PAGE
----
Last week, I wrote about women and red. To recap: Men think that women wearing red look smokin’ hawt. (That’s the technical term.)
There’s a lot of questions you can ask about that fact. Last week's paper tried to figure out if red was sexy because it reminded men of the colour of female sex organs. (No.) Another question, tested here, is whether women use red to show their interest in sex.
This new paper by Elliot and Pazda has some similarities to the hypothesis of the previous paper. The authors imply that red is a sexual signal because of biology more than culture. The paper's first sentence is:
Females in many primate species, such as baboons and chimpanzees, display red on their body (e.g., chest, genitalia) near ovulation.
(Because of lead time, Elliot and Pazda don’t mention the paper from last week. They couldn't have known that the “red makes men think of women’s sex organs” hypothesis was not supported.)
The authors did three studies, all online. But I am frustrated by a lot of missing details. The authors mention their own website, and other existing “dating websites,” and we aren’t told anything else about them.
See, here's the thing. The Internet? It's a big place. (I live in Texas. “Big” is kind of a local obsession.) If you want to argue that the effects you’re seeing are biological rather than cultural, we need to know something about the particular websites used. What was the primary language of the website, for instance? I’m almost willing to bet that these were English language sites based in the United States.
That sort of detail could make a big difference in the strength of the interpretation. It’s hard to rule out or control for confounding factors, particularly good old culture (as Sci notes). This research would be much stronger if it had a cross-cultural component. For instance, in China, red is associated with good fortune... and I don’t mean “getting lucky.” Elliot and Pazda do note that they had a mix of ethnic groups in their first experiment, but not their nation of origin.
In the first experiment, they asked women hypothetically what they would show in a profile pic on a dating website, and varied the instructions as to whether there is a mention of casual sex or not. When casual sex was mentioned, “red” was the most popular colour chosen by women, and it was was a significantly more common choice than when casual sex was not mentioned. Blue was the most common colour when casual sex wasn’t mentioned.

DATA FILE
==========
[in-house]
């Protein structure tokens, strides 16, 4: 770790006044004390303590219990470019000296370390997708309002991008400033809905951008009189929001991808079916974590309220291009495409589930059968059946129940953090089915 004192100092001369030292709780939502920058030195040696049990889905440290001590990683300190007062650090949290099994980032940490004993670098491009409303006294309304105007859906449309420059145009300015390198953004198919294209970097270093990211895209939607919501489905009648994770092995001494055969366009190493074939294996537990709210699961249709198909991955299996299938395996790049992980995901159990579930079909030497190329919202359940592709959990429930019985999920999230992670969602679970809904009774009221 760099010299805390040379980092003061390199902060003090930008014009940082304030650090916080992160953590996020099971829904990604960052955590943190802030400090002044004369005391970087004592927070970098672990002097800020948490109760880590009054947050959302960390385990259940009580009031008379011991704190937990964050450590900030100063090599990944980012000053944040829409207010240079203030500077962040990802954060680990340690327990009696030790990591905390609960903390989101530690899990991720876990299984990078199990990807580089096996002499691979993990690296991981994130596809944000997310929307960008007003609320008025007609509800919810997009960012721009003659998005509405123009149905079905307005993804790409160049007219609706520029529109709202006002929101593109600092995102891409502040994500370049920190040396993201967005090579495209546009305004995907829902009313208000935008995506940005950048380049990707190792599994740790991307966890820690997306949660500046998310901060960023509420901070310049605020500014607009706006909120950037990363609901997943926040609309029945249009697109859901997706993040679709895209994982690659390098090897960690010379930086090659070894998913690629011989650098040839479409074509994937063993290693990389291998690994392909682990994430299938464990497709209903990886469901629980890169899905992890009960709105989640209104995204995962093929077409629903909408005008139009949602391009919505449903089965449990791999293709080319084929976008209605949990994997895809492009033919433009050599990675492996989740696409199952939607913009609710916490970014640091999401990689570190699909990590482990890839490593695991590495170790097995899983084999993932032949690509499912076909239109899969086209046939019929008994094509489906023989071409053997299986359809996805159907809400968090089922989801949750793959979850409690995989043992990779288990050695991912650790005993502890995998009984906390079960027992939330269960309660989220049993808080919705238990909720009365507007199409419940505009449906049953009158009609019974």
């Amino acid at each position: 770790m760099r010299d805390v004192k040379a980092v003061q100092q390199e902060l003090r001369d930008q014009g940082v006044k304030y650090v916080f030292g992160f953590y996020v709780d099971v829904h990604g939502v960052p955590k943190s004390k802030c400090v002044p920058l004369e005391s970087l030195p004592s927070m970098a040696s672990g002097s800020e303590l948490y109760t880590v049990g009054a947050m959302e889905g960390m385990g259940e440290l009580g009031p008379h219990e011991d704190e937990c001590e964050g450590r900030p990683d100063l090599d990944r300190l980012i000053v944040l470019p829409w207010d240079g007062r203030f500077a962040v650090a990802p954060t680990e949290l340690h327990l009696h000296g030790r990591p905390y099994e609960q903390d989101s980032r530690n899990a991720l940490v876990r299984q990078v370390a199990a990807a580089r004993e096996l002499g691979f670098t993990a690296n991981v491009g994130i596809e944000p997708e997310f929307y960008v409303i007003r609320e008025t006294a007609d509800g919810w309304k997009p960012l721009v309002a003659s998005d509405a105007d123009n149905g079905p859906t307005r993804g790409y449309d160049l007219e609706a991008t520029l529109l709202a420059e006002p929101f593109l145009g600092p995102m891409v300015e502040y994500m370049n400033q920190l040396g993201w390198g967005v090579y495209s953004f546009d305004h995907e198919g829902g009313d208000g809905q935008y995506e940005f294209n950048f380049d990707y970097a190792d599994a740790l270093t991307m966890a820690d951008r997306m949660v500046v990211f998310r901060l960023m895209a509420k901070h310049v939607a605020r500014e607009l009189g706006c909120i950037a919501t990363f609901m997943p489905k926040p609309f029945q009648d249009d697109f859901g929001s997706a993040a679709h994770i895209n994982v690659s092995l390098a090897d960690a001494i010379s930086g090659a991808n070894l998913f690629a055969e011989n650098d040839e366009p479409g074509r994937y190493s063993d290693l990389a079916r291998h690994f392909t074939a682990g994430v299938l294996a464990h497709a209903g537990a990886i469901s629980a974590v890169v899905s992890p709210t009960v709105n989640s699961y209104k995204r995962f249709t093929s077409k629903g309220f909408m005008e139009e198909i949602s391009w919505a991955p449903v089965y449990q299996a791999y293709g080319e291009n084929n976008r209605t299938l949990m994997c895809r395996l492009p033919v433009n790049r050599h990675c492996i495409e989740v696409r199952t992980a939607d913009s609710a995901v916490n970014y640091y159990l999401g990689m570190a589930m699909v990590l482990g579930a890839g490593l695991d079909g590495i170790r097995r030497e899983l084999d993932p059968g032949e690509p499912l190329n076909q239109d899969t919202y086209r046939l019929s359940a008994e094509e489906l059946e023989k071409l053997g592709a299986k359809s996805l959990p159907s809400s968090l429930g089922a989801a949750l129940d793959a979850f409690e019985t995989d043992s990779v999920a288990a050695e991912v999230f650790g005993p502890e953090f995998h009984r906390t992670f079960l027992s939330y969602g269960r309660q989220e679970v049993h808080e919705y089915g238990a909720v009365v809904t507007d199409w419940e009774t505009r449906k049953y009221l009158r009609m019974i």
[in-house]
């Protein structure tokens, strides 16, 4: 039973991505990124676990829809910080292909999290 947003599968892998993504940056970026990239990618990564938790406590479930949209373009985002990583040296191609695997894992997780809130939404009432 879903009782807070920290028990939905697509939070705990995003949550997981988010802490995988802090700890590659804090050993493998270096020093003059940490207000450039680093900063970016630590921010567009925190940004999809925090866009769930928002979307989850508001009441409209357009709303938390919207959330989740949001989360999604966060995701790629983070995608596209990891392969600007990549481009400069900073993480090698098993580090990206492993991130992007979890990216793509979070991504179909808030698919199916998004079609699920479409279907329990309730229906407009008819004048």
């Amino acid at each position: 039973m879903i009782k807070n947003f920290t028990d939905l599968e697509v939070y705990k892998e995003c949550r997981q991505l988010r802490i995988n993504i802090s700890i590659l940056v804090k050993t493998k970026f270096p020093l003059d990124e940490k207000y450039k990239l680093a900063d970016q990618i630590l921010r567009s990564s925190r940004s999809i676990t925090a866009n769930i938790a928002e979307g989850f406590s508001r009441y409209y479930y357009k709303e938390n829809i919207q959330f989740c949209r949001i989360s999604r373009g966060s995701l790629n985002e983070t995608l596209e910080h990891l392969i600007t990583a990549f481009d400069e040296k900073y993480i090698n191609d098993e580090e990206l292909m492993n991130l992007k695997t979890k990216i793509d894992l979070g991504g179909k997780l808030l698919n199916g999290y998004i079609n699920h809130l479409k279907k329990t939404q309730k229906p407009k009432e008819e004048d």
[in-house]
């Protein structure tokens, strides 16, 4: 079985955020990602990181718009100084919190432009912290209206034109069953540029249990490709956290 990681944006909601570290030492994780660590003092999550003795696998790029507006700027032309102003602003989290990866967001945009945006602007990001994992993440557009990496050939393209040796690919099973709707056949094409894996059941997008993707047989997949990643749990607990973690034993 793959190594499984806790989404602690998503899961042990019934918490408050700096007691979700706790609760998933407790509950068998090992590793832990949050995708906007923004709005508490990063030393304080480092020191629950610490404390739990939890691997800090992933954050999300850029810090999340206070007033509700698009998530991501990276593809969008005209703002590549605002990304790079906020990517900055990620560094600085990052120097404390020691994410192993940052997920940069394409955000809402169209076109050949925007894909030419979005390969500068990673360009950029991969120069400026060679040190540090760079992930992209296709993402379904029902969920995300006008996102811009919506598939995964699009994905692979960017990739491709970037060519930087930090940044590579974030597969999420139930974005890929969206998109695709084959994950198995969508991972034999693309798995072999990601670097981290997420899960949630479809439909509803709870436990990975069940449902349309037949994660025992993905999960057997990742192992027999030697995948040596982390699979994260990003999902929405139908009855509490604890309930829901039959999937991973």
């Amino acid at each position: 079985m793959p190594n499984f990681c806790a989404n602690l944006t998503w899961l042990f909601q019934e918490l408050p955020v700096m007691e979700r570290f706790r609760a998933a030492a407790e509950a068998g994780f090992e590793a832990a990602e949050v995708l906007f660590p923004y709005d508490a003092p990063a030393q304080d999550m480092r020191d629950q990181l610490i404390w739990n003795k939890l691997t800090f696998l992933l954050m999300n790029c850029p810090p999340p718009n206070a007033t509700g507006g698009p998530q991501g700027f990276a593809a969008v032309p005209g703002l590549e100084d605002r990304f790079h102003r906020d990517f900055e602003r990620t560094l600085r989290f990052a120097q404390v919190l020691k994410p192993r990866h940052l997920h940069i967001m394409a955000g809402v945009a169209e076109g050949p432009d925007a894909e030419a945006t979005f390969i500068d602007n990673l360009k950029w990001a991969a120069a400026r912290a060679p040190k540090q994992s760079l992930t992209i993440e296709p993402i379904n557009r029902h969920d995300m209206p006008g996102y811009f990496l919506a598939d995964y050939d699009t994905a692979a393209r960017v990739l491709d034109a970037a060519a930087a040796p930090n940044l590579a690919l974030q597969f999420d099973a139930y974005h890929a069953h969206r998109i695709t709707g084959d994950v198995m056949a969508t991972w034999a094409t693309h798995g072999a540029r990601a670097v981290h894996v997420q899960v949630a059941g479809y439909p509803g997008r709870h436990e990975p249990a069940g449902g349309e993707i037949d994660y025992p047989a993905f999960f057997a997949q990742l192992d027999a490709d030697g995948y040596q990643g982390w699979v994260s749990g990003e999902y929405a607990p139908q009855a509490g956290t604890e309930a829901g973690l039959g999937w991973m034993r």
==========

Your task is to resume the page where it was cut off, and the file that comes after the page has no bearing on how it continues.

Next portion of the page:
Things get more complicated on the existing, functioning dating websites. On these websites, most women were wearing black – more than red and blue and green combined. Those women who indicated an interest in casual sex were more likely to be wearing red in their picture, which is consistent with the hypothesis. But the popularity of black doesn’t make for a straightforward interpretation.
Maybe these were dating sites for goths?
We just don’t know!
In the discussion, Eliot and Pazda do add nuance. They still seem to favour a biological interpretation of their results, with some references to primate literature. They admit, however, that they can’t rule out the cultural explanations. They also talk about whether red is simply a signal to men, or whether it is also intended as a signal to other women (that is, potential competitors).
I do find it odd that this paper frames its discussion from a heterosexual perspective. There is no speculating on whether red would be used by people of other orientations in the same way. This seems a curious omission, because Elliot and Pazda mention that their first two studies contained women who identified themselves as bisexual.
Maybe I’ve been spoiled. Frankly, OK Cupid did this kind of stuff better. Their OKTrends blog posts were often much more detailed and rich than this paper, and I’d love to have seen them tackle this question. I imagine they wouldn’t just have data on what the women wore, but they’d have data on how often men responded to those profile pics where women wore red. And how gay women responded to pics with red. And bi women. And so on.
I’d like to know how women wearing red would answer, “Do you like the taste of beer?”
Now that you’ve reached the end of my post, don’t forget to read Scicurious!
Additional: Also covered at The View from Helicon.
Elliot A, Pazda A. 2012. Dressed for sex: red as a female sexual signal in humans. PLoS ONE 7(4): e34607. DOI: 10.1371/journal.pone.0034607